Polymer is a lightweight plastic that is easy to work with and durable. Polymer lower ranges from $60 to $80, which is way cheaper than aluminum.
3. Upper Receiver
Upper receivers include a barrel, system, handguards, ejection port cover, sight block, dust cover, and forward assist. This upper receiver is easier to install than a stripped receiver that needs tools, components, time, and effort.
An upper receiver costs around $500, but with the right research, you can score one at a very good deal.
The barrel is also to consider because the bullet needs an appropriate barrel length to work efficiently. Getting a chrome-lined barrel is prone to gas leakage at the gas block that can damage the system’s functionality.
On the other hand, a too-short overall length of the barrel has a shoulder stock and may not be enough to force the bolt. For a carbine gas system, get a 16″ barrel for less recoil and smooth cycling that starts from $250.
5. BCG (Bolt Carrier Group)
As your bullet passes the barrel’s gas port, part of the hot gasses will start to flow in the gas tube and head for the bolt carrier group. The bolt carrier is the heart of the AR, so it must work properly. BCGs with high quality can be bought for between $70 to $100.
There are no specific bolt carriers to use; however, make sure to get the gas block with grade eight fasteners. It will keep the hex bolts on the BCG to keep in place as the pressure passes through.
There are upper receivers with a nickel finish that come with handguards, but some do not have a complete upper. In that case, there are mil-spec handguards that are cheaper, but there are some accessory-friendly handguards that can serve as your mounting hardware for the rear sight and a muzzle device.
The handguard price starts roughly at $150, and you can save money instead of buying a pre-built charging handle.
Is It Really Wise To Stay On The Cheap Side?
It is important to have a clear and wise decision when it comes to building a gun. Not all expensive components guarantee a high-quality rifle. It is why it is important to research, canvass, and prioritize the components that will significantly improve your AR game.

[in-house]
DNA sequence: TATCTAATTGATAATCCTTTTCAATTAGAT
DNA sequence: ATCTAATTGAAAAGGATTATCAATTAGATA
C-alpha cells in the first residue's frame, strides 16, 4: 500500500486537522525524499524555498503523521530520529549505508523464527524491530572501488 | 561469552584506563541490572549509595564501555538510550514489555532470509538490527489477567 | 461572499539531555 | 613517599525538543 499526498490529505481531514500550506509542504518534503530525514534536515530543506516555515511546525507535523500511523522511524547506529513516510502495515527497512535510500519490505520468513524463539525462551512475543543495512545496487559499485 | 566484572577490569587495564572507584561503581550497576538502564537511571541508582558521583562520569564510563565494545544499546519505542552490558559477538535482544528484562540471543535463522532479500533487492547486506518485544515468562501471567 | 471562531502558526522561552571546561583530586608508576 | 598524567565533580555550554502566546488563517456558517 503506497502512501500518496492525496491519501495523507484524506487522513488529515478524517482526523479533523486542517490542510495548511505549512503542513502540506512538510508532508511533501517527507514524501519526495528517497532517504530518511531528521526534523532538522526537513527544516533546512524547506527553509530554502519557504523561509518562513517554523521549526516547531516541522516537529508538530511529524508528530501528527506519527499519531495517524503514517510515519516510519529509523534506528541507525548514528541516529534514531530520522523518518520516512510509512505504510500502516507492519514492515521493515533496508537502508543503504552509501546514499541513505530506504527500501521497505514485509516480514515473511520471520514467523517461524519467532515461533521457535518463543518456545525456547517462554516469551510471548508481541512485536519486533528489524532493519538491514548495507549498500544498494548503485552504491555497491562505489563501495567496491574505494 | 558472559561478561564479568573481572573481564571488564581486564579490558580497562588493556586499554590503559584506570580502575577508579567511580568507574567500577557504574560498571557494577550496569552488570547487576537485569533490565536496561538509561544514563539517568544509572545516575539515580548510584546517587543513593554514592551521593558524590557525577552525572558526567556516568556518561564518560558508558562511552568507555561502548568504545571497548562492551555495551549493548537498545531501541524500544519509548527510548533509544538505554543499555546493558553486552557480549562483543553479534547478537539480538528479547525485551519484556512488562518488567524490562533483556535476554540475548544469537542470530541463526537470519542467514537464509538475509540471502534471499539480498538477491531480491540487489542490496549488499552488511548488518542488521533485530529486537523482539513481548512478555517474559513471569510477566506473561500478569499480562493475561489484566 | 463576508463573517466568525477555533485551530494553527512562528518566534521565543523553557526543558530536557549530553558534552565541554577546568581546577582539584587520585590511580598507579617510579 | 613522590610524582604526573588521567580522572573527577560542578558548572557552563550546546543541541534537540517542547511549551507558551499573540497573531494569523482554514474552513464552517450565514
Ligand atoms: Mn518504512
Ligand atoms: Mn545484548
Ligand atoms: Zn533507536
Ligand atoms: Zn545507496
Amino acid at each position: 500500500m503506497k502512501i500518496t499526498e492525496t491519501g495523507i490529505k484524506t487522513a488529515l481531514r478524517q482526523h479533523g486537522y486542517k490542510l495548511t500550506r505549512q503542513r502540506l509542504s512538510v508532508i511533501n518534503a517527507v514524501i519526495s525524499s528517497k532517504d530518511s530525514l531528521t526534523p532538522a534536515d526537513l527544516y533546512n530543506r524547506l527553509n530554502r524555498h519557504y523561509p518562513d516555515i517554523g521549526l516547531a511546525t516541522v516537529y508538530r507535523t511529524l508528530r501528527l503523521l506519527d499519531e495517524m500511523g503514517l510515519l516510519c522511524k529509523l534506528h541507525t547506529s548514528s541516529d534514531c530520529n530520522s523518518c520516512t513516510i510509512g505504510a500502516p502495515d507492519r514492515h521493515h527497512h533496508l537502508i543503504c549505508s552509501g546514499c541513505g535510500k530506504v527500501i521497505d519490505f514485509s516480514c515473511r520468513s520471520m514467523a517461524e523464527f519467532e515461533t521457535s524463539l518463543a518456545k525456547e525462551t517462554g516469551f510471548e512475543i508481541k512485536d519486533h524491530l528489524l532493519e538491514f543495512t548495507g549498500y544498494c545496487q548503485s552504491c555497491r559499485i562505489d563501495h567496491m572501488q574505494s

Staying on the cheap side varies, especially if you wanna build a budget-friendly and reliable complete rifle. There are forward assist, ejection port cover, pistol grip, buffer tube that can stick on the cheap side. However, upper and lower parts kit, barrels, chrome lining, and other components that can affect the gun’s reliability at some point should be at good prices.
AR owners must consider the reliability and durability of the gun aside from the cost.
Yes, it is safe to DIY an AR-15 build. An AR-15 is a customizable and practical rifle , and building one is completely safe and doable. Just be reminded to follow safety precautions when dealing with guns.
Yes, it is legal to build and sell an AR-15, given that you secured a license to sell firearms. Building the rifle does not require a license, especially if it is solely for personal use. However, when selling one, you must secure a license to manufacture firearms for distribution.
The cheapest complete AR-15 built on the market is the ATI Omni Maxx P3, which starts at $420. The semi-automatic rifle build consists of stock black, ready optic rifle, and polymer receivers. It is a lightweight and reliable AR-15 but can be pretty standard.
So, Is a Budget AR-15 Build Worth It?
Building an AR-15 can cost around $500 – $900. A DIY AR-15 can be built with affordable, unique, and custom-fitted components making it cheaper than buying one. Building an AR-15 is way cheaper than buying one. Since a standard AR is customizable, you will consider upgrading it in the long run, and building a rifle can help you lessen the cost by hundreds of dollars.
Hopefully, after reading this guide, you had a better idea of how to lower the cost of building other rifles without sacrificing their reliability. Aside from getting a good deal with building your AR-15, assembling your gun will help you fully understand how the gun works.
Don’t bother getting a standard pistol for home defense if you can save money, build a rifle and customize it simultaneously.